Pawprints of Katrina: Pets Saved and Lessons Learned by Cathy Scott | NOOK Book (eBook) | Barnes & Noble
Pawprints of Katrina: Pets Saved and Lessons Learned

Pawprints of Katrina: Pets Saved and Lessons Learned

4.8 11
by Cathy Scott
     
 

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After Hurricane Katrina hit, animal rescuers found this handwritten note taped to an apartment door in a building from which residents had been forced to evacuate without their pets:

Our names are Fifi and Cici. We are both cats, one boy, one girl.

Please take us to a shelter. Our doctors are located at the Cat Practice.

If you find

Overview

After Hurricane Katrina hit, animal rescuers found this handwritten note taped to an apartment door in a building from which residents had been forced to evacuate without their pets:

Our names are Fifi and Cici. We are both cats, one boy, one girl.

Please take us to a shelter. Our doctors are located at the Cat Practice.

If you find us, we are in the restroom. We have enough food to last us 5 days.

Please contact our parents, Daryl and Tasha, who love and adore us very much, at [and the phone numbers were given].

Please, we need your help!

Volunteer rescuers found the note and the cats a week later. Even though it was 11:00 at night, they called the number. Through her sobs, a grateful Tasha said, "It's my birthday. It couldn't be a more perfect gift."

As this book details, most people did everything they could to give their beloved pets a chance to survive in the chaos after Katrina. Thanks to the efforts of organizations and volunteers from all over the country, it's estimated that approximately 15,000 animals were rescued.

The staff and volunteers at the animal refuge facilities set up by Best Friends Animal Societyhelped to rescue between 5,000 and 7,000 terrified, abandoned animals and reunited some 1,500 pets with their people, most of whom had lost everything. This book details the rescues, the nonstop care given at the shelters, the reunions, the adoptions, the triumphs, and the tragedies. It celebrates the powerful bonds between pets and their people and those that develop between strangers who despite all kinds of obstacles, share an unwavering commitment to a common cause.

In addition to Fifi and Cici, you'll read about:

Himie, a Rottweiler found with a plastic bottle attached to his collar holding a note and his eye medicine; Himie was reunited with his owner

Tenderfoot, a Black Labrador puppy whose foot pads were burned off by the toxic sludge; he was treated for weeks and adopted

Bubba, a longhaired gray cat whose displaced owner drove for ten hours in a rented car to retrieve his cat—all he had left after Katrina

Red, a partially paralyzed Staffordshire Terrier who was hospitalized for about three months, fitted with a "wheelchair," and eventually adopted

And many more ...

The lessons learned resulted in a Law Protecting our beloved pets.

Just weeks before the first anniversary of Hurricane Katrina in August 2006, the plight of thousands of New Orleans residents and their pets led to a new federal law—the Pets Evacuation and Transporta-tion Standards (Pets) Act—that requires local and state governments to include household pets in their evacuation plans. It also provides federal funding for pet-friendly refugee shelters. Because of the dire experiences of Hurricane Katrina, animal owners will not have to choose between saving their own lives or remaining in a disaster-ravaged area with their pets, only to have to abandon the pets later.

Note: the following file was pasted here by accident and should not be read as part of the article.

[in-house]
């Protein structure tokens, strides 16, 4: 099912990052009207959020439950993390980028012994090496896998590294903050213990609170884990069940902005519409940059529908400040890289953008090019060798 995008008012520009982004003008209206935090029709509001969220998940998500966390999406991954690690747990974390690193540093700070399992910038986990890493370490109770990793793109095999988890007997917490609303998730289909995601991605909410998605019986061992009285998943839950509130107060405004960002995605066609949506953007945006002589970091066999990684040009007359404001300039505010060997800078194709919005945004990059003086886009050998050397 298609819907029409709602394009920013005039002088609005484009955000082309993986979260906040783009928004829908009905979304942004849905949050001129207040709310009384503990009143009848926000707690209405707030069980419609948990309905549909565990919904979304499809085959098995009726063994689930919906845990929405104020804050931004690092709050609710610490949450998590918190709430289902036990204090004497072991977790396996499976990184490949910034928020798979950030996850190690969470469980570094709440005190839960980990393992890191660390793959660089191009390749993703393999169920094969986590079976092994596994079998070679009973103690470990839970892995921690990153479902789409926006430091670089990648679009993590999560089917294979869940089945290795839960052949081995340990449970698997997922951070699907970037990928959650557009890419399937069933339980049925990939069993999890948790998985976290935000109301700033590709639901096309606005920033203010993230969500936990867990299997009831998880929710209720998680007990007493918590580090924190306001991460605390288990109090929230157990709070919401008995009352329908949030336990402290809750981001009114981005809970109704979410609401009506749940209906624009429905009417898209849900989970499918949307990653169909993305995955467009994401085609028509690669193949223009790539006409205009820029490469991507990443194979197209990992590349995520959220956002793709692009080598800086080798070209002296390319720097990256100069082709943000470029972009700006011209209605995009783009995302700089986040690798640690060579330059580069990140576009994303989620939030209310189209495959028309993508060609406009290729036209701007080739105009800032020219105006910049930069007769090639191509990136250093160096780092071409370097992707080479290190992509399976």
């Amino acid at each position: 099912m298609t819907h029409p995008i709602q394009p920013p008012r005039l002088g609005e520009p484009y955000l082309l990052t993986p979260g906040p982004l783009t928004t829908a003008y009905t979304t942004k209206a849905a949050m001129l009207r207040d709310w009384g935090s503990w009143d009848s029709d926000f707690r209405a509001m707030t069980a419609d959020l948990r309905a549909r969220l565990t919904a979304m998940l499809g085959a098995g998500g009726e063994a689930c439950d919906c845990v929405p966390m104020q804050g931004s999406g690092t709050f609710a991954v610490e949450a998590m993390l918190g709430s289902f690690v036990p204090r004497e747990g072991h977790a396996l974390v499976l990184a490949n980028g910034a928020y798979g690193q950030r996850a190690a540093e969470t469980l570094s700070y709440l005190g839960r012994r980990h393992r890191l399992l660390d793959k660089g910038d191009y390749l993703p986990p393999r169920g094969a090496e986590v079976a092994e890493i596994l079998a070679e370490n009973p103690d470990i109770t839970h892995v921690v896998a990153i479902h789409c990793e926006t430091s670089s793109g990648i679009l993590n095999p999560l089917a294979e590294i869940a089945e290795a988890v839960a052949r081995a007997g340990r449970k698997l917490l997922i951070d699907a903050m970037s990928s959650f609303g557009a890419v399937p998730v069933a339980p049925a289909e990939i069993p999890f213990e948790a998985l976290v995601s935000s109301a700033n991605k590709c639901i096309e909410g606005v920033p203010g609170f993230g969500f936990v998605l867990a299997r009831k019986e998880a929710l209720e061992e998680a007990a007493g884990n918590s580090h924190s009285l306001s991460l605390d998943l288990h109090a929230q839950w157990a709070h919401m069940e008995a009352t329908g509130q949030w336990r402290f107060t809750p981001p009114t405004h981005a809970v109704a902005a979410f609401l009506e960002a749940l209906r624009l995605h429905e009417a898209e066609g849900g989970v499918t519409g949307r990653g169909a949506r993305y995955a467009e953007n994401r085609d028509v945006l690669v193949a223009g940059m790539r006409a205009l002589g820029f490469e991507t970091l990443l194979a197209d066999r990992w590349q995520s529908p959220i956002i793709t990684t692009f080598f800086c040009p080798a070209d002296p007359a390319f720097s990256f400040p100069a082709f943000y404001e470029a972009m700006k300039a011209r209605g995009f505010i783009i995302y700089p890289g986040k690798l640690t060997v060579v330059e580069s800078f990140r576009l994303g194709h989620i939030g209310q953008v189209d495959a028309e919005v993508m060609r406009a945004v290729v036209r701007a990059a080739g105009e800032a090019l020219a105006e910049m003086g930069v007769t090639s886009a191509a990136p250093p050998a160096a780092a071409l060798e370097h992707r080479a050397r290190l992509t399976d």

—From Pawprints of Katrina

Product Details

ISBN-13:
9780470445037
Publisher:
Turner Publishing Company
Publication date:
06/15/2010
Sold by:
Barnes & Noble
Format:
NOOK Book
Pages:
256
Sales rank:
919,032
File size:
6 MB

Meet the Author

Cathy Scott traveled to New Orleans at the request of Best Friends Animal Society to document the plight of pets displaced by Hurricane Katrina. She quickly became a rescuer as well as a reporter. Scott's work has appeared in the New York Times, the Los Angeles Times, the New York Post, the San Diego Union-Tribune, the Las Vegas Sun, George magazine, and Reuters News Service.

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Pawprints of Katrina: Pets Saved and Lessons Learned 4.8 out of 5 based on 0 ratings. 11 reviews.
T-bird58 More than 1 year ago
After reading this book I first have to commend all of the animal rescue workers that dedicated so much of their time to saving the animals. I was moved to tears by your efforts. Cathy Scott did a tremendous job hitting on the vital and emotional aspects of this US disaster and the plight of the pets and their owners. I would highly reccomend this book for anyone that owns a pet or lives in an area that is subject to Hurricane, flooding or earthquake. In any case it is an excellent read that provided insight into something we, as a country, had not given thought to until it was too late for so many pets. This book affected me so much that I know where I will be when the next disaster stikes the US, helping to save the pets. A+!
Guest More than 1 year ago
Cathy Scott has done a remarkable job putting this book together, I was fortunate to get a hold of a pre-release copy and have found it to be the most intriguing book about true heroes that I have ever read or could imagine.
Anonymous More than 1 year ago
I'm a sucker for animals and well written books. I cried, some happy tears, some not so much. I was glad to learn about the PETS act. If you love animals, this is a must read. I also reccommend Dogtown, which has more stories from Best Friends (I hope to take a volunteer vacation there in the near future).
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